When a heated Mike Zimmer went to referee Brad Rogers on Sunday afternoon demanding an explanation for safety Harrison Smith’s second-quarter ejection in the Vikings’ 31-23 win in Houston, he said he was told it was the league’s decision. The league said it was just confirming the call on the field.

Either way, Smith (above, far right) was booted from the game, and the Vikings eked out the season’s first win.

“They told me that the league office ejected him,” Zimmer said via videoconference. “If they want to give us a penalty, fine, give us a penalty, but don’t eject guys. This guy’s one of the best players in the NFL and one of the best people in the NFL. He’s not a dirty player, so that’s kind of what irritated me, I guess.”

Al Riveron, the NFL’s executive vice president of officiating, said he simply confirmed the call on the field, indicating it was Rogers’ officiating crew that decided to eject Smith after the Vikings’ All-Pro safety made helmet-to-helmet contact on Texans tight end Jordan Akins (above, left) during a 26-yard catch down the middle of the field.

Both players were knocked from the game as Akins was diagnosed with a concussion and Smith was ejected for the second time in his nine-year NFL career.

“The ruling on the field was that of a foul on a defenseless player, and also an ejection,” Riveron said, according to a pool reporter. “Any time the officials rule a disqualification on the field, we take a look at it in replay to make sure that it is there. After we looked at it, there was nothing clear and obvious for us to overturn the ruling on the field, therefore the ruling on the field stood.”

Smith was flagged for initiating contact with his helmet after leaving his feet to hit Akins, a collision in which Zimmer contended Smith “tried to get his shoulder in there.”

The Vikings were penalized 10 yards and, according to the NFL rulebook, officials and Riveron had to deem Smith’s hit as flagrant to eject him. The NFL defines “flagrant” as a degree of a violation that’s “extremely objectionable, conspicuous, unnecessary, avoidable, or gratuitous” and “does not necessarily imply malice on the part of the fouling player or an intention to injure an opponent.”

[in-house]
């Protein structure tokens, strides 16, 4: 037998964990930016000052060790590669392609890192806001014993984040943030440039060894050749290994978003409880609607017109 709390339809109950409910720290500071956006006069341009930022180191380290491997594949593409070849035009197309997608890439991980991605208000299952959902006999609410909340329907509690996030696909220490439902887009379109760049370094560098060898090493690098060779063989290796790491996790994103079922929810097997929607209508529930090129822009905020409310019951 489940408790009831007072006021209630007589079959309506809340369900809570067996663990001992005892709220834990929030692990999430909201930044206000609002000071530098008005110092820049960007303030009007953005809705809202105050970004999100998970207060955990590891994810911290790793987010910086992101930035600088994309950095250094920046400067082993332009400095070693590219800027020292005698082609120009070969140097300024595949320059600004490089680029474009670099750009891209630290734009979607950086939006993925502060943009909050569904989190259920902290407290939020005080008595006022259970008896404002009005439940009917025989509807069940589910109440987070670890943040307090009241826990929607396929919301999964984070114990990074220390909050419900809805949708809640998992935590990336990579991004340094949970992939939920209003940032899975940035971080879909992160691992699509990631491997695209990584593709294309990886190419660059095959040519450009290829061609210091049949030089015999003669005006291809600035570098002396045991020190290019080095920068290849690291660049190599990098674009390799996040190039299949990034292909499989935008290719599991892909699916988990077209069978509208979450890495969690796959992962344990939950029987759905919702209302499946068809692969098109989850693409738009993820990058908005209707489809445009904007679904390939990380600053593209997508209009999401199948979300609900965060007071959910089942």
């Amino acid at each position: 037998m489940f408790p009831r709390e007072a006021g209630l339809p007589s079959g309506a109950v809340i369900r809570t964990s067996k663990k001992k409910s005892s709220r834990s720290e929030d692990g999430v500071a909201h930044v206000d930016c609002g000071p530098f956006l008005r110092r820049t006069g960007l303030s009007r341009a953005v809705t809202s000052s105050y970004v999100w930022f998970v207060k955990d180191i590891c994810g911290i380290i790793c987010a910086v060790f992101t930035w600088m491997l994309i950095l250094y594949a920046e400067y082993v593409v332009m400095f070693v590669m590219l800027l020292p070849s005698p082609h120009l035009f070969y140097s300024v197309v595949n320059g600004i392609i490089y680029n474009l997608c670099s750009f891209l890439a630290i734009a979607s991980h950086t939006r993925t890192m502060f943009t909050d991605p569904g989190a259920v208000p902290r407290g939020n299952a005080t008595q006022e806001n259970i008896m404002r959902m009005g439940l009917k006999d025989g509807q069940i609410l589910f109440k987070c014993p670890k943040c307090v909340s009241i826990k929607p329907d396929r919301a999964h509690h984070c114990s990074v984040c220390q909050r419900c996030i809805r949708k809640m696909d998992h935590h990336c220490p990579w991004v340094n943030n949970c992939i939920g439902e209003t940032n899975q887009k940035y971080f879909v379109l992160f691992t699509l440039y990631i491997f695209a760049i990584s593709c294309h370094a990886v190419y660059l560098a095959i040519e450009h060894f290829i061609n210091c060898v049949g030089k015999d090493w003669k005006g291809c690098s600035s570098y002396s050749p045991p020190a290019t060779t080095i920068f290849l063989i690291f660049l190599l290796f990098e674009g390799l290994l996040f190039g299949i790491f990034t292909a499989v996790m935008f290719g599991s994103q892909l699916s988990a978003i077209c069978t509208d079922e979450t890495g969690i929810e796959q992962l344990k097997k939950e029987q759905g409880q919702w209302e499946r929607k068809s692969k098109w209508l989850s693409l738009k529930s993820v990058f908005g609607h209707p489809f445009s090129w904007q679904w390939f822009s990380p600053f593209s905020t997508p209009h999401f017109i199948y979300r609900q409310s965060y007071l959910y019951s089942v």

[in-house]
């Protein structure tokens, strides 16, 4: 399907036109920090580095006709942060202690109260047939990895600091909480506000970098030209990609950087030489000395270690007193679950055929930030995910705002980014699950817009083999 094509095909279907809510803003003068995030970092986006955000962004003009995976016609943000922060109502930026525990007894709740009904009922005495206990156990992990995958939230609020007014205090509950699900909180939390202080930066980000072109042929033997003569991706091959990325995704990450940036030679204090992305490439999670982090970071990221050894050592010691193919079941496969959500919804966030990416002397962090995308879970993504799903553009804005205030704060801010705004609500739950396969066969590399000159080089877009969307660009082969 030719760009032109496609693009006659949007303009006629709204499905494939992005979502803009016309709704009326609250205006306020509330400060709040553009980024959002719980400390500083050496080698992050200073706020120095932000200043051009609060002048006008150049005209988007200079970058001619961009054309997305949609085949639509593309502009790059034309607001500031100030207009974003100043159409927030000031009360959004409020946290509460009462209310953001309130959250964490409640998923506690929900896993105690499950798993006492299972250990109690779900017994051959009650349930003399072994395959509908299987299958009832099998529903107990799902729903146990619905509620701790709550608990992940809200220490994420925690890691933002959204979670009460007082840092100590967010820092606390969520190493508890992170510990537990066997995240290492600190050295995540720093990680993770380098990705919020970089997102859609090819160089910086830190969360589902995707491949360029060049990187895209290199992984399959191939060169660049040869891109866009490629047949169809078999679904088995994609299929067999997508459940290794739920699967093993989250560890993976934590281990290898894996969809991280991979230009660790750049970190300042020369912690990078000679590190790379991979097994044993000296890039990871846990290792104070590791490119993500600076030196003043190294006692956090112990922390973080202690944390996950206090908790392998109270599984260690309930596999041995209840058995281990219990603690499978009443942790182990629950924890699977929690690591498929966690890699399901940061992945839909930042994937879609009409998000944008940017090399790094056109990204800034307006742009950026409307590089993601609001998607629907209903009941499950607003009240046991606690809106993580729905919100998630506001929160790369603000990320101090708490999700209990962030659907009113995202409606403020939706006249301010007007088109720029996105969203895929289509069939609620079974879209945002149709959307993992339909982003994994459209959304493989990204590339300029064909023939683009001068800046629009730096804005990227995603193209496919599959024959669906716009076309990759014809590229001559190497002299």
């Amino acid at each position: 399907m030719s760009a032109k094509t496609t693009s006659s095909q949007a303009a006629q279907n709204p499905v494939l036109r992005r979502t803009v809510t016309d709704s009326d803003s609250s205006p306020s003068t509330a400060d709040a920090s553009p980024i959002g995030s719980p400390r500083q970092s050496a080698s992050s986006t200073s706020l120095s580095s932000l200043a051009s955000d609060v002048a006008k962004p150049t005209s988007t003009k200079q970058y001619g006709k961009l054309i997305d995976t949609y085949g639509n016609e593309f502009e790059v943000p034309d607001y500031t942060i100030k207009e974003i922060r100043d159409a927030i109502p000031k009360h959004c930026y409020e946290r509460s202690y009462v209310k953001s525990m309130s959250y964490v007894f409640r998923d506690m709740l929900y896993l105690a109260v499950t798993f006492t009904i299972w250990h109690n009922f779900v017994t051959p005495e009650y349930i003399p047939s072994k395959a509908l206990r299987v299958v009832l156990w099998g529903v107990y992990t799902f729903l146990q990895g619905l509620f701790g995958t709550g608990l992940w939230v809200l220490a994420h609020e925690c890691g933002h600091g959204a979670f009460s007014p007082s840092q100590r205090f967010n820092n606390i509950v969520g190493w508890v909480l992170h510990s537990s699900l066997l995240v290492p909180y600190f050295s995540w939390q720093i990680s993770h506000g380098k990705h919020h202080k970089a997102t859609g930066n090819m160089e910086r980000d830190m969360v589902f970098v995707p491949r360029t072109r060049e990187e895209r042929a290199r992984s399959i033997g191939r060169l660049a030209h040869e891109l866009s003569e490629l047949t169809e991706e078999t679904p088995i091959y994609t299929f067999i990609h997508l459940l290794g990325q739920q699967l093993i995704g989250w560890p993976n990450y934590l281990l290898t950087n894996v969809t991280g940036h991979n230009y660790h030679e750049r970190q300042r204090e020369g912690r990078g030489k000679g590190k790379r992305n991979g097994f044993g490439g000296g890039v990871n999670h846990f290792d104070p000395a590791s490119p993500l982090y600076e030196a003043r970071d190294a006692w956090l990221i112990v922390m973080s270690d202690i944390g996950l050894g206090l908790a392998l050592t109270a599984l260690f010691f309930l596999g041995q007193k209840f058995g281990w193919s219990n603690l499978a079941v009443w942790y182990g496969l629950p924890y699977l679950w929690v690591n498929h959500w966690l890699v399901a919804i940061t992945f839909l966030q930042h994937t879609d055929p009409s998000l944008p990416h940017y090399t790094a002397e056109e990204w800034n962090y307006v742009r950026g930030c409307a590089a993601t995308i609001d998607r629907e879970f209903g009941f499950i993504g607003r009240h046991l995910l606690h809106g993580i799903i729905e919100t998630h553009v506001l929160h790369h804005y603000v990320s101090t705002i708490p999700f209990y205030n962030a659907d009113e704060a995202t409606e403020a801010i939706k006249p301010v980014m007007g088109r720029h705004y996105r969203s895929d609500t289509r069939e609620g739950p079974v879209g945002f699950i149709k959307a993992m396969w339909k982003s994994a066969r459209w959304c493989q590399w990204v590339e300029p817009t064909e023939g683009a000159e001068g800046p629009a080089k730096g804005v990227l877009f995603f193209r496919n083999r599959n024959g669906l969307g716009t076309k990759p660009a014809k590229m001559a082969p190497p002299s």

Smith hadn’t been ejected since he made illegal contact with an official in 2012 during his rookie season. He was also fined $10,026 in 2018 for a late hit on Bears quarterback Mitchell Trubisky.

Safety Anthony Harris said the defense didn’t have much time to react to the call.

“The play happened so quick,” Harris said. “You try to get [informed] on what you can see on the instant replay and try to take a look from there, but once you get the notification that he’s going to the locker room, it quickly switches from what happened on that play to who’s coming in and how can we quickly adjust.”

Zimmer surely will have more to say if the league decides to suspend Smith for next week’s game in Seattle. The NFL has suspended players after ejections, but recently Seahawks safety Quandre Diggs avoided a suspension after being ejected for targeting in a Week 2 win vs. New England.

“My issue has always been, the quarterback’s gonna throw the ball in the middle of the field and there’s no repercussions whatsoever,” Zimmer said. “And Harrison is not a dirty player, he’s never been a dirty player, and I feel like he tried to get his shoulder in there.”

The Vikings defense turned to safety George Iloka to replace Smith. Iloka, the former Bengals veteran, re-signed with Minnesota on Sept. 17 and was elevated from the practice squad for a second game.

Minnesota’s secondary was already without cornerbacks Mike Hughes (neck) and Kris Boyd (hamstring), and rookie cornerback Cameron Dantzler was shaken up and briefly left the game in the first quarter before returning.

Photo by  Eric Christian Smith, Associated Press

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